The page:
Our concept of proper and improper violence is flawed because anybody can be victimised and anybody can perpetrate the violence. Does this mean violence is arbitrary? No. Violence is never arbitrary, and it is certainly not random when perpetuated systemically by legal and social laws, and certain types of bodies under certain conditions are violated by certain individuals or groups of people
Especially during my teen age, I often recall over hearing sexist jokes mainly targeting women's bodies that men would crack in the classroom, offices and other public spaces.
This would make me and other women around very uncomfortable. However, I never confronted or questioned those men.
Apart from the power dynamics, there were other reasons, too.
First, I was not able to identify and name the violence they were perpetuating – they did not rape or beat anyone.
I also did not see the impact – how such sexist jokes in course of time set a favourable environment for widespread rape and violence against women.
Like me in those days, a large portion of individuals and victims themselves do not identify different forms of violence perpetrated in both public and private spheres unless they turn into bigger intensity in physical or sexual forms.
Gender-based violence (GBV) in many circumstances is not recognised because we have a specific depiction of GBV.
What GBV looks like in our head is a desolate, wounded woman who has been beaten up by her husband. This image makes up our concept of what proper GBV is.
Along with this, we have some commonly identified forms of gender-based violence in Nepal, such as rape and sexual assaults and other forms of physical violence.
And, anything that does not fit into this spectrum of being visible, physical and high in intensity, we may not identify it.
The same propensity also explains why initial gender-based violence, such as continued verbal abuse is often overlooked and unlikely to be reported unless it takes the form of physical violence.
This tendency makes our definition of gender-based violence very narrow and incomplete.
It then blinds us towards different forms of violence because we believe what is extreme and seen only makes up violence.
This is how patriarchy tries to make much of the gender-based violence invisible in the victim's own eyes.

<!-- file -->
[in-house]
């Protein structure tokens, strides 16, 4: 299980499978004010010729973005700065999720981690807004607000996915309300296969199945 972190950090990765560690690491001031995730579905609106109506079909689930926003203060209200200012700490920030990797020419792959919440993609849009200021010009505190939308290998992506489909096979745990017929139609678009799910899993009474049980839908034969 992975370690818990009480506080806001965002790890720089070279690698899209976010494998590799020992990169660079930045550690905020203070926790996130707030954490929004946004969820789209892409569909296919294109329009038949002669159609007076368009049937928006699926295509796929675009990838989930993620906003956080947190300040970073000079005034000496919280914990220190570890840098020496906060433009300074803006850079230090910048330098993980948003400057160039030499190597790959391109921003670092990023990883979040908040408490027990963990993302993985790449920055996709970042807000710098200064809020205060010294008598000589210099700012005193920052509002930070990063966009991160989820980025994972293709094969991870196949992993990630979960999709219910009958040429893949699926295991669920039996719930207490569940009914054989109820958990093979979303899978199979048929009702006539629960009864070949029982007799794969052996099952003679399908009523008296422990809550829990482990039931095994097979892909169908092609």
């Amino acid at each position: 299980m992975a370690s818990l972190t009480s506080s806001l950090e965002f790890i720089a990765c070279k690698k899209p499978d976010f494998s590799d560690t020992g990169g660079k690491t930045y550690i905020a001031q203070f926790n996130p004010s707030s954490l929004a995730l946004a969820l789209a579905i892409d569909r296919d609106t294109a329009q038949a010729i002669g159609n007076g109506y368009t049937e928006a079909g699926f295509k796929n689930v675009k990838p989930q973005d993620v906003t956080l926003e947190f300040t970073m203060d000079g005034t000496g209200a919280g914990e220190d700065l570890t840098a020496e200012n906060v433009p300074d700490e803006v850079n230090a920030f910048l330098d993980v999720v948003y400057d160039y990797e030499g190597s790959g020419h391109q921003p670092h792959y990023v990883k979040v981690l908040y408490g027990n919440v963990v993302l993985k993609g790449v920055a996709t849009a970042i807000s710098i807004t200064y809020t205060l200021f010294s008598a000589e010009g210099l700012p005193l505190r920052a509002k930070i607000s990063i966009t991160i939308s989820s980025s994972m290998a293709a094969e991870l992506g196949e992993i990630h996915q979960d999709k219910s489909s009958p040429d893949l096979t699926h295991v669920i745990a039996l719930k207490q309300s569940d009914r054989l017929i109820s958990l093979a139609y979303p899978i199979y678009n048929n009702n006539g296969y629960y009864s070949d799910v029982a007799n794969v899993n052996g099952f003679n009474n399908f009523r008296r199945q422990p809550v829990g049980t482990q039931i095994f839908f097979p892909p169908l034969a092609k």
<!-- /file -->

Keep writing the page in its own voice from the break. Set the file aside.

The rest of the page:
At the same time, patriarchy also makes sure that there are some groups to shoulder it incase GBV is identified.
We have a certain category of people where we would like to see perpetrators placed in.
A poor, destitute, macho-looking unemployed man in his youth is whom we would like to see as a perpetrator of gender-based violence.
To continue with the patriarchal privileges reserved for men of a certain category, patriarchy needs somebody in society on whom it can dump all the blame.
When perpetrators are powerless people, it is easy for everyone, including the state, to blame and punish them.
Because of this, first, real perpetrators go unidentified, and powerless people suffer.
Second, even if the victims identify the perpetrators, we question the victim's authenticity and say that they are making baseless accusations.
We often presume there is no way a 60-year-old well established high class and caste man can step down so low and rape a girl.
Therefore, it not only convinces us into thinking that certain people can never commit violence but it also stimulates our sympathy towards them even when the guilty is proven.
We also have a clear image of proper and legitimised victims who deserve justice in our patriarchal justice system. It is very much likely that in a GBV case.
A woman victim is advised by her lawyer to dress poorly, sound submissive, sad and cry in the court.
This is the image the court and judge have of a proper victim, and in order to win the case, the lawyer needs to create believing grounds for everyone in the courtroom that she is a victimised woman.
If she shows up properly dressed, vocal and not crying, patriarchy not only gets confused but also threatened.
Similarly, if a sex worker files a complaint against sexual abuse, she is questioned.
A queer person faces a hard time accessing justice. It is because the patriarchal justice system thinks violence on their bodies is justified, and they do not deserve justice because when you have broken the very law of patriarchy – maintaining gender binary, maintaining men's clan – how could you knock the door of the same law for justice? Our concept of proper and improper violence is flawed because anybody can be victimised and anybody can perpetrate the violence.
Does this mean violence is arbitrary? No.
Violence is never arbitrary, and it is certainly not random when perpetuated systemically by legal and social laws, and certain types of bodies under certain conditions are violated by certain individuals or groups of people. Any form of violence to take place requires human bodies, and since human bodies are not neutral, nor is violence.
Human bodies constitute many factors that make up a person's identity – body of a woman, body of a sex worker, body of a queer, body of a man.
These parts of a person's identity also define her/his place in a patriarchal society and then power hierarchy.
The lower the place, higher is the possibility of violence.
On this layer, the conditions such as not confirming to the binary concept of sex, falling into certain caste and class groups expose one to increased possibility of violence.
Only after the curtains of proper and improper violence are pulled down that all forms of gender-based violence will possibly be identified.
We should also breakdown the chain of social and legal conditions that are violence in themselves as well as justifications to perpetuate further violence against vulnerable groups.
Sharma is a student of Gender Studies Programme at University of Iceland
A version of this article appears in the print on November 19, 2021, of The Himalayan Times.